How A 'Weather Bomb' Measured In Japan Helps Uncover Earth's Secrets

Scientists in Japan have detected a series of tremors that reverberated through the ocean from the other side of the globe and quietly shook the seafloor in the region.

However, these tremors were not caused by an earthquake. Instead, they were caused by a rare phenomenon known as a "weather bomb," according to a new study.

Weather Bomb

In a new report, a team led by professors Ryota Takagi and Kiwamu Nishida of the University of Tokyo explained how they detected an amplification of a noise that hummed across the interior of Earth.

With the use of seismometers, researchers were able to pick up these vibrations that are likely caused by ocean waves, tidal forces, deep-lying earthquakes and other disturbances. As it turns out, the hum was produced by a specific weather bomb that formed just off the coast of Iceland and Greenland in 2014.

A weather bomb is a powerful cyclone during which strong waters beat against the seafloor. The cyclone unleashes seismic energy known as microseisms that reverberate through the interior and surface of Earth, scientists said.

Here is what happened: the atmospheric pressure quickly dropped as a storm system hovered over the North Atlantic Ocean. The weather bomb triggered pressure waves to move from the surface of the ocean to the ocean floor. Because of this, vibrations were absorbed by the seabed and tremors were felt even in Japan — the opposite side of the North Atlantic.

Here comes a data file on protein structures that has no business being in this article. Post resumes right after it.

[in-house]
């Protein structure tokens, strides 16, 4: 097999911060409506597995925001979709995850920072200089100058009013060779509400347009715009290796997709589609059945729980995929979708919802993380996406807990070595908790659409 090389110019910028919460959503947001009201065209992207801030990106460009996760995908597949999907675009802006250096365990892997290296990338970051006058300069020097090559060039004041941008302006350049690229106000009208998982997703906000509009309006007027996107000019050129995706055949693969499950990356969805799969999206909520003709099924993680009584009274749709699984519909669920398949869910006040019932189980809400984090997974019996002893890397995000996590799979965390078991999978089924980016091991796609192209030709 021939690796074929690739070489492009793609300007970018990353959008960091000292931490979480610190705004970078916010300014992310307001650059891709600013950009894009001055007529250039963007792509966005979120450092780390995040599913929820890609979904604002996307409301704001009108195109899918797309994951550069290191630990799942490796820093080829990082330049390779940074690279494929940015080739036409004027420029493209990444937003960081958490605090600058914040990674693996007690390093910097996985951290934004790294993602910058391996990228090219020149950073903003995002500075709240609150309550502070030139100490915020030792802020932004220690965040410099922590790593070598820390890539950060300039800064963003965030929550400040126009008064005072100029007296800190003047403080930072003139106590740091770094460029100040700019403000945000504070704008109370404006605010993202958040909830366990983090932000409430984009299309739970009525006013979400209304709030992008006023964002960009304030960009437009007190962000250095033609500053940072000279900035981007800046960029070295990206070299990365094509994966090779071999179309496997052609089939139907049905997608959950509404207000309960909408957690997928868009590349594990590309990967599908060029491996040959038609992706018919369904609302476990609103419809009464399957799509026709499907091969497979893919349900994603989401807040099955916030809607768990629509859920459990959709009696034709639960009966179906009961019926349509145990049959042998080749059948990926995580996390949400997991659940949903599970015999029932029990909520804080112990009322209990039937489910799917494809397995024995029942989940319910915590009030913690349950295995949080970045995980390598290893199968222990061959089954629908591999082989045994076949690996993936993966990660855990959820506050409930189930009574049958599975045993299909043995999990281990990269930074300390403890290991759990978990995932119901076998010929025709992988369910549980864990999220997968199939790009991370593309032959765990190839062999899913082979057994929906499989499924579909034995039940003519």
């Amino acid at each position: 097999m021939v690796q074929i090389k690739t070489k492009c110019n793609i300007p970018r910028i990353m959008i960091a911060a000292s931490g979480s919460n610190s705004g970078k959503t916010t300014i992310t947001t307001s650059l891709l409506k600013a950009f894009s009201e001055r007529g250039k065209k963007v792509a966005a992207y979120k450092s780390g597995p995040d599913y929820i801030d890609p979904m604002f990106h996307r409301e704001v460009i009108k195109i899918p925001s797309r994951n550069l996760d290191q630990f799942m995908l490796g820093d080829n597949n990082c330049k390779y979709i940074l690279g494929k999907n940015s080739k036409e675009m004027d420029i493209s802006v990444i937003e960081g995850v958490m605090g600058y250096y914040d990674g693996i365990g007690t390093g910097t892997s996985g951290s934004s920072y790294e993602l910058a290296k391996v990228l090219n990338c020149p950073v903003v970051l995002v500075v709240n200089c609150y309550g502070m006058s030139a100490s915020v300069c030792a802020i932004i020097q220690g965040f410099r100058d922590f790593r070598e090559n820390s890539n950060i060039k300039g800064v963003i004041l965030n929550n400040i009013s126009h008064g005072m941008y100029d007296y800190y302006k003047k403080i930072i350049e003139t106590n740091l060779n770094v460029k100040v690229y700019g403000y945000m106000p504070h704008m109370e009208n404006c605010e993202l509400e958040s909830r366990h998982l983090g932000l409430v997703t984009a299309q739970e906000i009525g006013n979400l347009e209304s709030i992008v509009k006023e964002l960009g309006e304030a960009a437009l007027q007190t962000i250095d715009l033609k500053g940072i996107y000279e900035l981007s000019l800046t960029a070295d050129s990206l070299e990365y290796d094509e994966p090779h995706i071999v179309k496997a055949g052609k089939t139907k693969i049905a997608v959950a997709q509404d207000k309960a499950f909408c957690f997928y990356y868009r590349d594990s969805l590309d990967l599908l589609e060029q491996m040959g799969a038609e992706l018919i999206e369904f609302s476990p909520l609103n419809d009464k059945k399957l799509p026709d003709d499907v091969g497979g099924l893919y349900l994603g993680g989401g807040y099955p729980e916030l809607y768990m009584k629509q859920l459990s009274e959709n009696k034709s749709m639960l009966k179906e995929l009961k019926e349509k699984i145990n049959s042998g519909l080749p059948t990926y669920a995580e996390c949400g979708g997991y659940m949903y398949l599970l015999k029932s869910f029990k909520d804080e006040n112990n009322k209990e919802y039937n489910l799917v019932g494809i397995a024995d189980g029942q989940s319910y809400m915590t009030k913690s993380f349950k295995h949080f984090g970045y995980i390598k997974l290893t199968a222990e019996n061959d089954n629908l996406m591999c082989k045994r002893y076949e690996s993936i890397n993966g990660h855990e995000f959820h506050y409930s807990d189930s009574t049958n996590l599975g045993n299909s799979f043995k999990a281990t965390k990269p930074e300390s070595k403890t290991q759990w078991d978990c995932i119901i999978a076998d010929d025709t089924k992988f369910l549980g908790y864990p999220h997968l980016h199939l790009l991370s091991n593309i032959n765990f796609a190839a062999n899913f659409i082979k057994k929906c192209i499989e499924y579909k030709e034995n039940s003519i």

What's most fascinating about the report is that the Japanese scientists recorded P-waves and S-waves. The latter, which are also called transverse waves, are rare and feature side-to-side vibrations that are perpendicular to the direction in which they travel.

Uncovering Earth's Secrets

Authors of the new research believe that studying the microseismic waves produced by the weather bomb can help gather a collection of data that opens up a different perspective in exploring the deep interior of the Earth, particularly in the absence of earthquakes.

Seismologist Peter Gerstoft of the University of California, San Diego said detecting both S-waves and P-waves can provide experts more information. Because S-waves contain shorter wavelengths than P-waves, different lateral and vertical variations in the structure of our planet can be imaged, he said.

Geophysical oceanographer Peter Bromirski, co-author of a Perspective on the report, said the discovery of S-waves gives scientists a new tool to uncover the secrets of the Earth.

"New discoveries of any kind are always exciting," said Bromiski.

Details are published in the journal Science.

Photo: Graham Cook | Flickr

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